• Posted

      Thank you very much Christine! Congrats on doing great smile and I appreciate your encouragement as you know it's a sometimes perplexing recovery. I think I am doing well too just wish I could make those deadlines set by PT I am close just not there yet lol but will preserve on. 


    • Posted

      Thanks for the feedback and reassurance! So many people around me have given me advice and some not really constructive! You were objective and realistic! Patience I see is the key word here! I even had a friend who's dog had a knee replacement and recovered in 4 months! The vet told her the dogs recovery was equal to a humans recovery of 2 years! Now that is a stretch from any accounts I have read!! See what I mean about bad advice!!!

    • Posted

      I thought one dog year equaled 7 human years? Oh well...

      I get criticized sometimes for "scaring" people but I just tell everyone to be realistic about this...


      Yeah, you can pray to be at the far left side of the curve and have your life back in a month...realistically, you'll probably be somewhere near the middle.  Statistics apply to populations and not to any specific individual.  Your recovery will be YOUR recovery and only when you're done, can you figure out where you fell under the curve...AFTER you're done...AFTER!!!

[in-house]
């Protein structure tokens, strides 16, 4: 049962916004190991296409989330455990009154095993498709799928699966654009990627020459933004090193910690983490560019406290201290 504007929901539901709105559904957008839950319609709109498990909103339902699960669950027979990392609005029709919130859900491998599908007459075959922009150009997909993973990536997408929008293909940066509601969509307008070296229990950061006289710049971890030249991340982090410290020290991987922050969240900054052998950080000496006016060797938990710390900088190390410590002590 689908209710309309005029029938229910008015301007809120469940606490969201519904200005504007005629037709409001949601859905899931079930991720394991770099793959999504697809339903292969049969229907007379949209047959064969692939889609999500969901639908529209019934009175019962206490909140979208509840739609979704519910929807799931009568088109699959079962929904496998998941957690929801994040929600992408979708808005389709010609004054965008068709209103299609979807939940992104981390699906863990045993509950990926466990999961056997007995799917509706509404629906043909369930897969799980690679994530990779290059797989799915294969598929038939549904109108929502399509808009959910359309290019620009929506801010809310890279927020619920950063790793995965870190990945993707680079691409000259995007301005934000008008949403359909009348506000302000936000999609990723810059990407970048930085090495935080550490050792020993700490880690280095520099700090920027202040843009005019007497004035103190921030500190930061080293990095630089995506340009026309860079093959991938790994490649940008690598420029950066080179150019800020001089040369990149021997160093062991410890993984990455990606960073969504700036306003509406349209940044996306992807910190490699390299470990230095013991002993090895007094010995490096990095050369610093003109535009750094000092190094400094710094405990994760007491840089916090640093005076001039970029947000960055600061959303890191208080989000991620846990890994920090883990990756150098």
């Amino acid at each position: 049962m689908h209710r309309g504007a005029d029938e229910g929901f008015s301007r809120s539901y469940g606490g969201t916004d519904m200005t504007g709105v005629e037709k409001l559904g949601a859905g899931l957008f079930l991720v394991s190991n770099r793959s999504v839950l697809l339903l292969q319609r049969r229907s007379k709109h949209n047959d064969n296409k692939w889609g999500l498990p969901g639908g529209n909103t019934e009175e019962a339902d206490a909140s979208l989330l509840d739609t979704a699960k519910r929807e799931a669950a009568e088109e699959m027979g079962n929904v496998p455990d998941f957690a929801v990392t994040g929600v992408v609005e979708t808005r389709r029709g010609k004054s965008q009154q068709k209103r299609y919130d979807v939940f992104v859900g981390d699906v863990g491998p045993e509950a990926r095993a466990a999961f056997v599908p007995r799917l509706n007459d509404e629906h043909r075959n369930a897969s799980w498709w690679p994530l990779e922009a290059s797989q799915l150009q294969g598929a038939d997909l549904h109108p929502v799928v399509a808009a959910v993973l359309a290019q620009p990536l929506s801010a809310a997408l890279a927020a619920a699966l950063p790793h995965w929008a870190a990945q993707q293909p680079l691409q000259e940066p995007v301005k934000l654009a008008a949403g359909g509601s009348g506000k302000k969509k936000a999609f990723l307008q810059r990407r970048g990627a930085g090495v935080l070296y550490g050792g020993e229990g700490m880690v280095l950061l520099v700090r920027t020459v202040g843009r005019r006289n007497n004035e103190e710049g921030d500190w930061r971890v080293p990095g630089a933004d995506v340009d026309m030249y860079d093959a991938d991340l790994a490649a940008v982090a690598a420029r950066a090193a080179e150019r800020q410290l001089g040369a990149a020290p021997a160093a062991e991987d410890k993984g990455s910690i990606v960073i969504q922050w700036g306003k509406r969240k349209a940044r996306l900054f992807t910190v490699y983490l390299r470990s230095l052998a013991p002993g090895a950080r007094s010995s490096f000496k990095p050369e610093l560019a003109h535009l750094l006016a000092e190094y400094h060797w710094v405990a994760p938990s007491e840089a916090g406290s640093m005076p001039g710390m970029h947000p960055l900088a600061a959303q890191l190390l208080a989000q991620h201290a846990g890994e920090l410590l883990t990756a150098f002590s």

My case was very unusual.  At 8 months post-op, I was doing 11,000+ steps (5 miles) a day and starting my gym work.  Then I developed spinal stenosis which stopped my recovery cold.  It's taken almost a year to get that surgery done plus its recovery.  Only now, am I getting back to strengthening the leg. Great ROM at 0 / +133 but not as strong as expected to be at this point in time. See?  Expectations can screw with your mind.  Don't let them.